Even with a fairly full bullpen, Red Sox manager John Farrell had stated that it would be nice to get one more answer against right-handed hitters.

Friday, he got his wish.

Even with a fairly full bullpen, Red Sox manager John Farrell had stated that it would be nice to get one more answer against right-handed hitters.

Friday, he got his wish.

After watching Alexi Ogando’s workout in Tampa, and the days leading up to the well-attended event, the Red Sox (and Farrell, who didn’t attend but watched video of the exercise) came away confident enough to lock up the rigthy to a one-year, $1.5 million deal with incentives.

“The expectation is to have a right-handed reliever who has had a lot of success late in the game, particularly against right-handed hitters,” Farrell said by phone Saturday afternoon. “He complements the other right-handers we have in our bullpen with that hard slider he has. The contrast of style and experience, adds to a very good group.

“He showed good arm strength. He was 93-94 mph in the bullpen. I thought what was equally important to the one outing was the work he had a couple of days prior, with some aggressive long-toss to nearly out 200 feet with a light bullpen and then the bullpen teams saw. At least there was some indication for the recovery rate with as aggressive as the work day was, showing the power that he did. Then with the physical that we put him through, we feel like he’€™s in a good place physically.”

Ogando, who struggled with elbow issues in 2014, has a history of using a wipeout slider to dominate right-handed hitters. In 2012, when he made the American League All-Star team as a reliever, the hurler held righty hitters to just a .179 batting average and .598 OPS.

But Ogando’s effectiveness diminished over the past two seasons thanks to shoulder and elbow ailments, taking away the bite on his slider and velocity on what had been an upper-90’s fastball.

But after watching Ogando’s recent workouts, putting him through a physical, and talking to the pitcher about his offseason workouts, the Red Sox don’t feel the 31-year-old will have to be babied throughout the early portion of spring training.

“In meeting with him yesterday, he feels like he’€™ll throw a normal number of bullpens prior to coming to camp. But we’€™re aware of what took place the last couple of years,” Farrell said. “So we he will start with all of his pitchers. It’€™s not like he comes in with special needs. But if we feel it’€™s best to give him an added day of rest now and then, we can certainly work that in.”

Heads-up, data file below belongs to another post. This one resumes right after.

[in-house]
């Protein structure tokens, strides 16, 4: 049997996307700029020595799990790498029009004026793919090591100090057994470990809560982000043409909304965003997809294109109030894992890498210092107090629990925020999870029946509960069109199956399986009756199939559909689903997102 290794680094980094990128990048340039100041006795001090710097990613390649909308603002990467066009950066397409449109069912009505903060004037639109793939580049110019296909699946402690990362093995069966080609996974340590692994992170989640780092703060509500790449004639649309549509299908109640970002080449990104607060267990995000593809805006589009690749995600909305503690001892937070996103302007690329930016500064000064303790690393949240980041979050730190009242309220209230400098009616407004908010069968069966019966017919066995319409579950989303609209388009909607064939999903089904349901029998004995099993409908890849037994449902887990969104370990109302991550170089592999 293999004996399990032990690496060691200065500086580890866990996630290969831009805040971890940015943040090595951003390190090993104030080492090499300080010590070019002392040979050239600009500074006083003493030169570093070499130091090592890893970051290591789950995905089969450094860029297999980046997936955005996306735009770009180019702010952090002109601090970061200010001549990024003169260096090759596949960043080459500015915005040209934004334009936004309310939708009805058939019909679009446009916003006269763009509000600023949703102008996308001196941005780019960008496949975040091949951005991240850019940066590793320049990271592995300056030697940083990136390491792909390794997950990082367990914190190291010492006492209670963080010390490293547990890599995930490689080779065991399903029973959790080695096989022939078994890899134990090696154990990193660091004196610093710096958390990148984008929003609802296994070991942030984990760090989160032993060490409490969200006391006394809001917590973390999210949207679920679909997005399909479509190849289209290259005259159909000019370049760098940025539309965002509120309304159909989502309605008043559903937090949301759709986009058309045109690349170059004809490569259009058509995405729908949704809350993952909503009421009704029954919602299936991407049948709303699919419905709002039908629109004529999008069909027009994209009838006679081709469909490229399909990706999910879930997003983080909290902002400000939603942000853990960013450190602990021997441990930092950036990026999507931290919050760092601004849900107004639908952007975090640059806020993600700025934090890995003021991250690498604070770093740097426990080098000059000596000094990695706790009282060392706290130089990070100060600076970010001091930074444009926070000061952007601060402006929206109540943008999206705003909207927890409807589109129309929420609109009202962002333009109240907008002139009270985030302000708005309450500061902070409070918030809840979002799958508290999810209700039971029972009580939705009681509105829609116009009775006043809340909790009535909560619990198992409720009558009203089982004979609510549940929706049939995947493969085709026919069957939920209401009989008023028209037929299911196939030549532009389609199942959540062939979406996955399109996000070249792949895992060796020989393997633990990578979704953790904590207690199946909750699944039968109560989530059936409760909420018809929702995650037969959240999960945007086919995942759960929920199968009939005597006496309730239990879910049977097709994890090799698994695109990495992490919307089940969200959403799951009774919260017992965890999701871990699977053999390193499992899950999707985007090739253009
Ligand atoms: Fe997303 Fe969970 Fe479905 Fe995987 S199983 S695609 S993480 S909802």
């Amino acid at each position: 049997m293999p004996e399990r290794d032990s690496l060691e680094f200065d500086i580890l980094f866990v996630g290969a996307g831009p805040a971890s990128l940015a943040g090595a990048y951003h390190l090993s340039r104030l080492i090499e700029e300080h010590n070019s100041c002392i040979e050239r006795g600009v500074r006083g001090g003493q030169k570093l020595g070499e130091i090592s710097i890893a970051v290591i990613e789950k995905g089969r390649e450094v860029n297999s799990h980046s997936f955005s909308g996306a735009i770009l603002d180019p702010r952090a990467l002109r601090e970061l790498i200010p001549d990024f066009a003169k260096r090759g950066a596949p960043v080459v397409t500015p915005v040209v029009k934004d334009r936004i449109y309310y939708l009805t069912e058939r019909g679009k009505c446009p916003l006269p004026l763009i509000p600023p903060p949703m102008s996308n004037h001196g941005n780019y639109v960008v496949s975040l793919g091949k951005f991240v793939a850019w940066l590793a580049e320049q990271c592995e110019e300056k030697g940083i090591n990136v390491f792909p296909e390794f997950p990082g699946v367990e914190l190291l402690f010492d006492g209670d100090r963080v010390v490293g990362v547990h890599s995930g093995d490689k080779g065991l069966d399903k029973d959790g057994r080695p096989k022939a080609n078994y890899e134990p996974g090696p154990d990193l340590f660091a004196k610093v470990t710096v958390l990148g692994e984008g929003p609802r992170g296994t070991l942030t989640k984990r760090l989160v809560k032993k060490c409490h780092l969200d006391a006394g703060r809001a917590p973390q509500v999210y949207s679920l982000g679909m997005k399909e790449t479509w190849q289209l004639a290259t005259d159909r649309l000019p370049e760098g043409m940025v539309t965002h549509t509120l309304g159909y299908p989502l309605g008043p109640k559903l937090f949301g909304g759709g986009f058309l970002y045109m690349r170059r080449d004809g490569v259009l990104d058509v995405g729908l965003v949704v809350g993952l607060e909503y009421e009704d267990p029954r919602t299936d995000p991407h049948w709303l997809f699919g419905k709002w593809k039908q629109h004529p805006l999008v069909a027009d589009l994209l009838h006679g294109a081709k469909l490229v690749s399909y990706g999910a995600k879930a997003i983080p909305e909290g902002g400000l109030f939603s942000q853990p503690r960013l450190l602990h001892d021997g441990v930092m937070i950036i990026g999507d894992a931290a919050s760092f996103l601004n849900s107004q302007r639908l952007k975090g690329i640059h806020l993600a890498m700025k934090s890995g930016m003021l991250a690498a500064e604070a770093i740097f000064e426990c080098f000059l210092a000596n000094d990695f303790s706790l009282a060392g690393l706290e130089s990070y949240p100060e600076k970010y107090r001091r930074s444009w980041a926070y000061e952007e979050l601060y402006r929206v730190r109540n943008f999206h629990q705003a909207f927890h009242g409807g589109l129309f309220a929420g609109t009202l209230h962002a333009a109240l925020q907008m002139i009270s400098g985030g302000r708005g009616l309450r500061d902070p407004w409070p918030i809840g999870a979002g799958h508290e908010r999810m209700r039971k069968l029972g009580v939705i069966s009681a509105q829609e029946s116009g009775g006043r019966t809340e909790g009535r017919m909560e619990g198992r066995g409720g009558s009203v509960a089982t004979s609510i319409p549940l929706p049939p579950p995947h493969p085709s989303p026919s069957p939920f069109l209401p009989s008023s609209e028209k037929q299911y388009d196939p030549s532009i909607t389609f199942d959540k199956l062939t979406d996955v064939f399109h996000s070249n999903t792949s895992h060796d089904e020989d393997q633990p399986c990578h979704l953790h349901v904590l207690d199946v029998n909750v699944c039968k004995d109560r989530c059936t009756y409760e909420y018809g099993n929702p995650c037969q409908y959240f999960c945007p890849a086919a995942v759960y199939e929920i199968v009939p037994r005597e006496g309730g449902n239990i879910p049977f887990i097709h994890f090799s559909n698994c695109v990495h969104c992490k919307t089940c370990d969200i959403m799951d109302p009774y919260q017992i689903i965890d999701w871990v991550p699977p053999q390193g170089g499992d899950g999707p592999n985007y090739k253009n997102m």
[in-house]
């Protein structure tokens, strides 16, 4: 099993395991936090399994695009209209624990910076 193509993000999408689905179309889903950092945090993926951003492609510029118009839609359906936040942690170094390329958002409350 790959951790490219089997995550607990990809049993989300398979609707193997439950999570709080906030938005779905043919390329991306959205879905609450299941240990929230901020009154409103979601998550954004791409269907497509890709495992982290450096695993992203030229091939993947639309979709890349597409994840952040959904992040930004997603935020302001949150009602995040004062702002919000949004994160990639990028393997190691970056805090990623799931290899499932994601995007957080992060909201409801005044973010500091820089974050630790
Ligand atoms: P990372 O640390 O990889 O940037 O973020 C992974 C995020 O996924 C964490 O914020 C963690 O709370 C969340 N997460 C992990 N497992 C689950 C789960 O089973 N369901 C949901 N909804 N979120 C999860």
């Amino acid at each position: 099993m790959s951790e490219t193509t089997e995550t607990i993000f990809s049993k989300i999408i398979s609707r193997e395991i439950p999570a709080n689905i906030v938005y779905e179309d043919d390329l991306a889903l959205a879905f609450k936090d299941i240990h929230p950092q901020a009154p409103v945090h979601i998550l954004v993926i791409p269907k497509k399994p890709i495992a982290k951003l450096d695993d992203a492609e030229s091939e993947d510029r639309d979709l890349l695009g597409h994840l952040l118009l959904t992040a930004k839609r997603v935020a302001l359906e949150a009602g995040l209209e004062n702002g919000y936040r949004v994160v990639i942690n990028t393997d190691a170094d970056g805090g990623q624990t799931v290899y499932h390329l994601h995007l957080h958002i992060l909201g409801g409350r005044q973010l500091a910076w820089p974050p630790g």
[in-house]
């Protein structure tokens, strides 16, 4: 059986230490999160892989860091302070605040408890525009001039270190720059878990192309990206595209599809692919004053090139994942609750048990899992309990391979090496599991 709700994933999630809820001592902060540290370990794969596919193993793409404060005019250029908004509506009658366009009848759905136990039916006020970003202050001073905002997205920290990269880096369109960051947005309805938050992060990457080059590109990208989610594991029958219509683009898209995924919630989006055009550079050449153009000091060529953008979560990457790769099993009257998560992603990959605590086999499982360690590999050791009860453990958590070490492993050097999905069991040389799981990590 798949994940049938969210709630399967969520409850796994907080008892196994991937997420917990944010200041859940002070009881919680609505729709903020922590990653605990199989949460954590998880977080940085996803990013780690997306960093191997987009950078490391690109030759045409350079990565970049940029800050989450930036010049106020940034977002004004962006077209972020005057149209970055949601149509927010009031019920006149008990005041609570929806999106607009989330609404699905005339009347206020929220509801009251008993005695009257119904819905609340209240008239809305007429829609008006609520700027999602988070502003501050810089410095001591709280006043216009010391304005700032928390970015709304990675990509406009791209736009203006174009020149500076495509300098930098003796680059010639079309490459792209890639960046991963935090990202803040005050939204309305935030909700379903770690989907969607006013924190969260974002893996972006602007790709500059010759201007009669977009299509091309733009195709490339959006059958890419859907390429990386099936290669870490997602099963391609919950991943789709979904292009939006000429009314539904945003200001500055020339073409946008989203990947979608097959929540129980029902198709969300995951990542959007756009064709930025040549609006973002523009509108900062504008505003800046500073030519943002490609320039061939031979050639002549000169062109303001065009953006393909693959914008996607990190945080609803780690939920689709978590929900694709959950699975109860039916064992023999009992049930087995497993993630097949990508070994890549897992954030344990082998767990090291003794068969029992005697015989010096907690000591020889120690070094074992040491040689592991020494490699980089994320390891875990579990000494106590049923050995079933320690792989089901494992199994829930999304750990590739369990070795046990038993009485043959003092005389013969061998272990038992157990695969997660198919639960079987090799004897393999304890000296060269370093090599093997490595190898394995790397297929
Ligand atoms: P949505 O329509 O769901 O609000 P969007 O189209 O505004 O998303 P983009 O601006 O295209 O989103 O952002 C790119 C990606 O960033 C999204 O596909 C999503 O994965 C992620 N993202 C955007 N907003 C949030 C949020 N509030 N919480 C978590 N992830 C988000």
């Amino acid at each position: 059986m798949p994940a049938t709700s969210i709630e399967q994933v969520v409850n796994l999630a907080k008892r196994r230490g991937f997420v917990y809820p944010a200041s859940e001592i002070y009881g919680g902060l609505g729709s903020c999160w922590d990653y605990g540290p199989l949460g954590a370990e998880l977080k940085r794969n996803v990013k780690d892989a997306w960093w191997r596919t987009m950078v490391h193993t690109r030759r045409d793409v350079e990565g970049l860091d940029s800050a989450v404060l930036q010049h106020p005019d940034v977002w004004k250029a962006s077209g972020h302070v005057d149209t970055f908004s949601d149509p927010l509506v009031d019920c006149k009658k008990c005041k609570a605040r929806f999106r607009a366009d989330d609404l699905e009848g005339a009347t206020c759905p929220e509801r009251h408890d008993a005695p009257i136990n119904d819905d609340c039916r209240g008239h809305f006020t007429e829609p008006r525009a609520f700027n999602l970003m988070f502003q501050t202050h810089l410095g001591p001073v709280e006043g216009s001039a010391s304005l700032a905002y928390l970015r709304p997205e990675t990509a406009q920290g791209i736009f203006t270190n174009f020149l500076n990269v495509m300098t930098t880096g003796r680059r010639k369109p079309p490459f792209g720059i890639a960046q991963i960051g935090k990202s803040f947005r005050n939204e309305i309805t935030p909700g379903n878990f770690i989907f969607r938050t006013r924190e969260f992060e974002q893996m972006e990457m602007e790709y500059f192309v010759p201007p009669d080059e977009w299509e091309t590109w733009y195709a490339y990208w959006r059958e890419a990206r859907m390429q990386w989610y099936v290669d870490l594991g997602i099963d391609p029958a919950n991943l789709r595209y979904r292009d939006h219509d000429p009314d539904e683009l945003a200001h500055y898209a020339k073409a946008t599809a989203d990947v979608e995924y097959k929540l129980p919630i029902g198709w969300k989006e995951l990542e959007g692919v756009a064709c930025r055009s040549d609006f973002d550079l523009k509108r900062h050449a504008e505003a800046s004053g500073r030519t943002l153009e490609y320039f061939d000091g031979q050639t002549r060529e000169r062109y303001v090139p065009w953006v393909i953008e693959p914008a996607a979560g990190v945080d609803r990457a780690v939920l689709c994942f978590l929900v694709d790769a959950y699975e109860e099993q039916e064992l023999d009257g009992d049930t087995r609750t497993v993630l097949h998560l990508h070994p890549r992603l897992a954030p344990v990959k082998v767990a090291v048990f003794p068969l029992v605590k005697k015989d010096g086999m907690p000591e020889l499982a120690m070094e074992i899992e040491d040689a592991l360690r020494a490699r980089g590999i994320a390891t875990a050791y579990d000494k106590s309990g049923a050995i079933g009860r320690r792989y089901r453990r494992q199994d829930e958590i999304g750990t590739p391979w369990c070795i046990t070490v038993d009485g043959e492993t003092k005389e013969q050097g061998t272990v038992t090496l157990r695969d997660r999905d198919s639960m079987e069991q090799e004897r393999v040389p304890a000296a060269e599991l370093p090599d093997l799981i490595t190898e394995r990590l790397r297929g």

Another potential answer against righty hitters is newly-acquired Robbie Ross, who came over from Texas in a trade for Anthony Ranaudo. While Ross struggled in 2014, the Red Sox feel a full-time return to the bullpen (he started ’14 in the Rangers’ rotation) will do a world of good.

“One, we’€™re going to put him back in the bullpen with his stuff having the chance to play up with better velocity and better late action,” Farrell said of the lefty. “His first two years in the big leagues speaks to that role very well. What allows him to get right-handers out is that he has such a late cutter that guys don’€™t see that he can jam a righty and then he can make them give up on a cutter back on the outside corner with the backdoor. We just feel like it’€™s a better role for him in shorter stints.

“When he was a starter facing lineups multiple times he tried to sink a little bit. His four-seam fastball naturally cuts so to try and throw a sinker kind of works against the way he’€™s built and not at the same quality as his normal four-seam or cutter. Provided both guys are healthy and regain some previous form, these guys are two guys who have pitched extremely well out of the bullpen.”

The Red Sox now have what would seem to be a full bullpen, with Koji Uehara, Junichi Tazawa, Edward Mujica, Craig Breslow, Anthony Varvaro, Ogando and Ross seemingly having locked in spots. If there is a wild card to make the group, however, it might be Brandon Workman, whom Farrell confirmed will start spring training as a reliever. Matt Barnes, however, is going to be groomed as a starter despite spending time in a relief role as a major leaguer at the end of ’14.

“I met with Brandon at Winter Weekend (last weekend in Foxwoods) and let him know to think along the lines of coming in as a reliever and that’€™s where we see him,” the manager explained.

Blog Author: 
Rob Bradford

The Red Sox announced come to terms on a one-year deal for pitcher Alexi Ogando. FoxSports.com, who was first to surface the agreement, reports the deal is worth $1.5 million. USA Today adds that incentives can push the deal up by another $1.5 million.

According to a major league source, the Red Sox have come to terms on a one-year deal for pitcher Alexi Ogando. The deal is contingent on the pitcher passing a physical. FoxSports.com, who was first to surface the agreement, reports the deal is worth $1.5 million. USA Today adds that incentives can push the deal up by another $1.5 million.

Ogando battled physical issues in 2014, making 27 appearances (all out of the bullpen), and compiling a 6.84 ERA. His most recent issues have involved his right (pitching) elbow.